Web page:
Tantalus is a type of liquor decanter in which the bottle stoppers are locked down tightly by a metal bar. This was to prevent the theft of the contents by servants. Like the name suggests, the decanters themselves are visible, drawing temptation while unattainable. A key is required for entry.
The most common types of tantalus holds three bottles or decanters while there are also smaller types housing only two. There are many different forms of tantalus. Often the encasement has metal handles on both sides and ornately carved decor. Crystal and metal versions are also a beautiful option when choosing a tantalus.
Tantalus derived its name from the story of the mythological Greek king, Tantalus. To be tantalized is to be tempted with the unattainable, and the king, condemned to an eternity in Hades, was sorely tested. He was forced to stand forever in water that, when he bent to drink, would recede and to gaze upon foods he could only reach for and never grasp.
The 1800s saw our Victorian predecessors apply the King’s name to the lockable decanter.
Old Sheffield Plate - or ‘fused plate’ as it is sometimes known, was the first commercially viable method of plating metal.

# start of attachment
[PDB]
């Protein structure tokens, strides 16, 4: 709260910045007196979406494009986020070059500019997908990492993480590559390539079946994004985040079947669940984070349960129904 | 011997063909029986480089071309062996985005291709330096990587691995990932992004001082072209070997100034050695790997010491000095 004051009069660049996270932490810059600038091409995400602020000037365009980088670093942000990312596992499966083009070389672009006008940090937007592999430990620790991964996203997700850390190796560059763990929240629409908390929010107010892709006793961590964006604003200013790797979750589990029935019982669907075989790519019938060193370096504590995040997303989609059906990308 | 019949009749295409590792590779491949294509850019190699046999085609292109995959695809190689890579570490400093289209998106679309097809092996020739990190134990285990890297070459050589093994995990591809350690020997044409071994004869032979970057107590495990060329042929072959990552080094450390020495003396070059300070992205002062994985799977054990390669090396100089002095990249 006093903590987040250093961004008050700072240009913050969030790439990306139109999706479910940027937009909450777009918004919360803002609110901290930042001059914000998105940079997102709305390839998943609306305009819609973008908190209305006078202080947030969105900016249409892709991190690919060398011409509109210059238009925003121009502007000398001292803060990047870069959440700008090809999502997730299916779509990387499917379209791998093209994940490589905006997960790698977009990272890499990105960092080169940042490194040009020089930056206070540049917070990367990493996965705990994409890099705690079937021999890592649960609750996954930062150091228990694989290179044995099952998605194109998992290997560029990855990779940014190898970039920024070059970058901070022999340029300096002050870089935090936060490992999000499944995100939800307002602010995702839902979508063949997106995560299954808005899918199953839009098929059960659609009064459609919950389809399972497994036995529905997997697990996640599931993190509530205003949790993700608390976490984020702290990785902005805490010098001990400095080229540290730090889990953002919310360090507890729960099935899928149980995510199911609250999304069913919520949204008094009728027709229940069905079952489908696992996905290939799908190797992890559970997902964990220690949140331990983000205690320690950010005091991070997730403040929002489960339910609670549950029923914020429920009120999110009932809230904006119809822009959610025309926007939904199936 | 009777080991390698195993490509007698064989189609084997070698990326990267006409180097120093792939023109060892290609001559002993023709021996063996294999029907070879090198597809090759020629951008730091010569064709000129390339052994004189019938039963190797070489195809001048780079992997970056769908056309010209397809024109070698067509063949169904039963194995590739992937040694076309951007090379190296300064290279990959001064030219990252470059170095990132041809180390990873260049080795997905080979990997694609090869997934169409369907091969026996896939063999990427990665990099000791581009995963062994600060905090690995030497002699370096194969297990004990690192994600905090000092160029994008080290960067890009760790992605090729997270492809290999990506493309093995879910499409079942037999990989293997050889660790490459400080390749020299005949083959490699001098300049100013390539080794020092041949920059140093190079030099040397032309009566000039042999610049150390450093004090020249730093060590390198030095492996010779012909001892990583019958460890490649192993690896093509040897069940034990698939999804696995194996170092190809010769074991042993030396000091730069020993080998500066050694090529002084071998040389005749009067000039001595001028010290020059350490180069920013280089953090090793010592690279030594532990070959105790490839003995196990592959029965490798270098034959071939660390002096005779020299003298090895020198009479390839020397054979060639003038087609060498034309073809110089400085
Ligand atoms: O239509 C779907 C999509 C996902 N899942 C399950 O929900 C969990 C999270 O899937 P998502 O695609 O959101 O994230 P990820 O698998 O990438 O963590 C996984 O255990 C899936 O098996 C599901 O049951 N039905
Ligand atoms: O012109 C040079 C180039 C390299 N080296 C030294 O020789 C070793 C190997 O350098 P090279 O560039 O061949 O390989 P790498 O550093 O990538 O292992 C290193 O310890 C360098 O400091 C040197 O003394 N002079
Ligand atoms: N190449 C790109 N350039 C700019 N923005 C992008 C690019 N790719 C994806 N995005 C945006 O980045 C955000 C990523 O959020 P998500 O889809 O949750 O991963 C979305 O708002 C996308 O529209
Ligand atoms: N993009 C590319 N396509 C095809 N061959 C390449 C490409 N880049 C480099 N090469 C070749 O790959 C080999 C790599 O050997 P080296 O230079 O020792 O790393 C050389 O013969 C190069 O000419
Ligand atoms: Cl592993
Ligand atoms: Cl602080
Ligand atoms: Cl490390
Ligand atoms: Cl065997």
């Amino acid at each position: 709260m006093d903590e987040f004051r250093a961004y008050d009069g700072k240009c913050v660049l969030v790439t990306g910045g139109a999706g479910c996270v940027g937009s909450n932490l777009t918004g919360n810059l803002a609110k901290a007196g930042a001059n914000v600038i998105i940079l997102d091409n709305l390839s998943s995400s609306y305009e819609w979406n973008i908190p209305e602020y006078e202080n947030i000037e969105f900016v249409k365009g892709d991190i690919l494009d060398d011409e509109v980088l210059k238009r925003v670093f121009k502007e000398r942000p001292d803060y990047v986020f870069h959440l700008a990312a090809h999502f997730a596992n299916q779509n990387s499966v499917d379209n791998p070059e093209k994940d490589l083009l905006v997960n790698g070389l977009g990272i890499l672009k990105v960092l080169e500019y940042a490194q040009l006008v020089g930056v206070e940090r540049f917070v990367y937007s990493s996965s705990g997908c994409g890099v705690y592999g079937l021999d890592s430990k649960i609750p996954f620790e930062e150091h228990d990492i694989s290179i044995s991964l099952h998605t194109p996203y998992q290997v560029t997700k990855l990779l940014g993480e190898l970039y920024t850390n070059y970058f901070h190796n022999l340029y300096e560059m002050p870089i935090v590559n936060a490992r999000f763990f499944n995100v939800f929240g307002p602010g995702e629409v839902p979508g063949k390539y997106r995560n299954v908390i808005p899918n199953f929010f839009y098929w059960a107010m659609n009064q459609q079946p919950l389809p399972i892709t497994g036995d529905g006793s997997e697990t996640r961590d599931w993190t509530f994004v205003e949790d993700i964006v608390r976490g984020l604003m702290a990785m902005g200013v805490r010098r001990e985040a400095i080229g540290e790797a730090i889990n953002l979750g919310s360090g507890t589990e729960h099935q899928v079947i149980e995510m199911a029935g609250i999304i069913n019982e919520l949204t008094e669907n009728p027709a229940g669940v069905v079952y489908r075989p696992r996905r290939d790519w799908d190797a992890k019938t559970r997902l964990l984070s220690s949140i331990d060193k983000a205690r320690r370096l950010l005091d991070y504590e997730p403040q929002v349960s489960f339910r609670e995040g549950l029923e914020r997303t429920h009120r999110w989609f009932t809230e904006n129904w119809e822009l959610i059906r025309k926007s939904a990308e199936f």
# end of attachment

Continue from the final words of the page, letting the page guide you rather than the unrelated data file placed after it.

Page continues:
The material was accidentally invented by Thomas Boulsover, of Sheffield's Cutlers Company, in 1743. While trying to repair the handle of a customer's decorative knife, he heated it too much and the silver started to melt. When he examined the damaged handle, he noticed that the silver and copper had fused together very strongly. Experiments showed that the two metals behaved as one when he tried to reshape them, even though he could clearly see two different layers.
Boulsover set up in business, funded by Strelley Pegge of Beauchief, and carried out further experiments in which he put a thin sheet of silver on a thick ingot of copper and heated the two together to fuse them. When the composite block was hammered or rolled to make it thinner, the two metals were reduced in thickness at similar rates. Using this method, Boulsover was able to make sheets of metal which had a thin layer of silver on the top surface and a thick layer of copper underneath. When this new material was used to make buttons, they looked and behaved like silver buttons but were a fraction of the cost.
The technique Boulsover developed was to sandwich an ingot of copper between two plates of silver, tightly bind it with wire, heat it in a furnace and then mill it out in to sheet, from which objects could be made.